In the microcosm world of pro wrestling, Ric Flair was regarded by people who grew up well before the Hulk Hogan transformation of 1984 as the greatest performer in the genre’s history.  However, as the documentary indicated, Flair sacrificed wives, children, his health and relationships to experience the love from entertainment he obviously never found from his adoptive parents.  In the early moments of “Nature Boy,” we learned that the Fleiers were major patrons of the arts.  Their son Richard was far more interested in the theater of sport.  Behavioral conflicts resulted in him being sent away to a boarding school as an older teen.  People who only knew of Ric Flair as a master of a figure-four leglock may not have been aware of the juxtapositions of his childhood.  He had parents; yet, he conveyed his own emotions that he felt they were never “there” for him.

Flair talked of the difficult year of recovery after suffering a broken back in a plane crash on the way to a Sunday afternoon card in Wilmington, N.C., October 4, 1975.  He experienced days rethinking his presentation in the ring if, against the odds, he could physically return to wrestling.

By 1981, he was the consummate star in his profession.  He won the NWA world heavyweight championship from his consistent foe of the eighties, Dusty Rhodes.  As several of his colleagues related in “Nature Boy,” Richard Morgan Fleier began living the character of Ric Flair.  His first wife Leslie detailed how he would come home for a day, say how bored he was, and leave.  A world of women, sex, expensive clothes and alcohol to a degree few could fathom became Flair’s environment.  He detailed a period of nearly three years in which “I was never at home.” At the end of the documentary, he admitted to being anything but a model husband and father.  I was taken back to an interview with one of the late Jack Webb’s associates on “The Stu Shostak Show” a few years back.  Webb became a television legend with two successful incarnations of the police series “Dragnet” and developed a television empire.  With all that success, Webb had multiple marriages and could not escape his true marriage to television.  “Jack was a bad father,” said one of his long-time colleagues to Shostak.

“Nature Boy” revealed the heartbreak of Flair’s son Reid’s death from a drug overdose.  Ric obviously had a relationship with Reid that he never had with his own father or his older son David.  Reid emulated his father’s alter ego, only the issues with alcohol expanded into drugs.  

The documentary portrayed a man who could not leave the stage.  In sports, I remember the sadness of seeing Johnny Unitas in a San Diego Chargers uniform.  One of the all-time greats of the NFL simply did not know when to quit.  In his last year with the New York Yankees, Mickey Mantle could only muster a .236 batting average and took three feeble swings in a final All-Star game in which he should never have been included.  Ric Flair in his 60s is far more of a nostalgic figure that in some respects is sad to watch.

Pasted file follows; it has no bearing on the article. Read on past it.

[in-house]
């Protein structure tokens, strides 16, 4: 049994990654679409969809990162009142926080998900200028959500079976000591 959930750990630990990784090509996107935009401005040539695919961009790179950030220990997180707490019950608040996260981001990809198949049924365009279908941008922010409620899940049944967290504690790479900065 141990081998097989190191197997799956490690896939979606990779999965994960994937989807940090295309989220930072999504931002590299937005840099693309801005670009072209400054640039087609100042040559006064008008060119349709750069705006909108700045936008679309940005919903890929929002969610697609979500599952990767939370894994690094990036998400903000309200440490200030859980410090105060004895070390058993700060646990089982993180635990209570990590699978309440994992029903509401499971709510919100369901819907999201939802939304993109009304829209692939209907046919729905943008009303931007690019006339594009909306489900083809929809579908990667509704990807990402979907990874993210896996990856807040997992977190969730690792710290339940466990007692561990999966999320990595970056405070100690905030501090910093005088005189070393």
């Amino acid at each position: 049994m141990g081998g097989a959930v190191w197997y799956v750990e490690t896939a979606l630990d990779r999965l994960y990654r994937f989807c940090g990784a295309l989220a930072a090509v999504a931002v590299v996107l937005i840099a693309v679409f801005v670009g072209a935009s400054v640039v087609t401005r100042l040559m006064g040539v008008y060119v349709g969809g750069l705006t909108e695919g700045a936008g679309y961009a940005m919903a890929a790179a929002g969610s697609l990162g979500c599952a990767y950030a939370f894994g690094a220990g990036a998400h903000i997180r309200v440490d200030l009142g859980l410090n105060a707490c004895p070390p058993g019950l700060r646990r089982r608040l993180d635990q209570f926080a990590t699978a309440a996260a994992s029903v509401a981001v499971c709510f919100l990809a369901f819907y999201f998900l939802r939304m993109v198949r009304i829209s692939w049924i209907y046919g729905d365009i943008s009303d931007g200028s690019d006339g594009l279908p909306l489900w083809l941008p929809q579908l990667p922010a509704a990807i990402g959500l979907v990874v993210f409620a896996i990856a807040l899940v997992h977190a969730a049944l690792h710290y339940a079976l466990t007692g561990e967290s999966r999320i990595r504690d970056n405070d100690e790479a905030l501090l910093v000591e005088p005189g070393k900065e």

The two key lines I took away from “Nature Boy” were from one of his younger colleagues and his son David.  Said Michaels:  “Ric doesn’t know Richard Fleier. I don’t think he’s ever taken the time to get to know who he is.”  From David Fleier,  his son from his first marriage: “I don’t want my children to have the kind of life I had.”  David was referring to his perpetually absentee father.

Many of Flair’s long-time fans are probably dissecting the documentary for its omissions of some of pro wrestling history they hoped would be included. Those who are miss the point of “Nature Boy” or any other documentary.

I teach a news documentary class at Union University every spring.  For five years, students are assigned a semester-long project to develop a half-hour examination of an issue of significant community interest.  Some of them have difficulty grasping that documentaries that hit the spot are not just facts and figures, nor are they solely historical.  They are stories.  Storytelling at its most compelling is what sells a documentary to viewers.

The production of “Nature Boy” was a deep and penetrating character study that showed adulation, fame and so-called perks that go with stardom and the contradiction of the selfishness of a man who never should have married or had children. The emotional pain we saw from his first wife Leslie in her interview and from Ric’s oldest son were clearly evident.

While watching, I was reminded how we all are guilty of putting entertainment stars on pedestals because we love or obsess over how they entertain us.  Yet, life away from the stage is often a dichotomy.  Many of us paid to watch Ric Flair deliver a textbook performance in sports entertainment on multiple occasions. He always gave us our money’s worth.  His life away from the ring and the bright lights was another story. 

Ric Flair almost died three months ago.  Years of alcohol to the excess finally took a toll doctors and friends had warned him of for years.  In an interview on SiriusXM radio three weeks ago, Flair said, “It’s a miracle that I’m even here talking to you.  I’m never going to have a drop of alcohol again.”  I hope he sticks to that.  He may not have another comeback remaining.

“Nature Boy” held my interest because of its depth in a fashion that a puff piece on Flair’s career would not have.   Many of those who have showered him with adulation through the decades probably do not see the story through the same glasses as did I.  As the tale unfolded, I was reminded of the closing days of Mickey Mantle when he learned cancer was about to take him after years of alcohol abuse.  The Mick was one of my childhood heroes.  Yet, in the last interview he gave before he died, he said, “Don’t be like me.” Flair did not have to say that in “Nature Boy.” The 90-minute story did.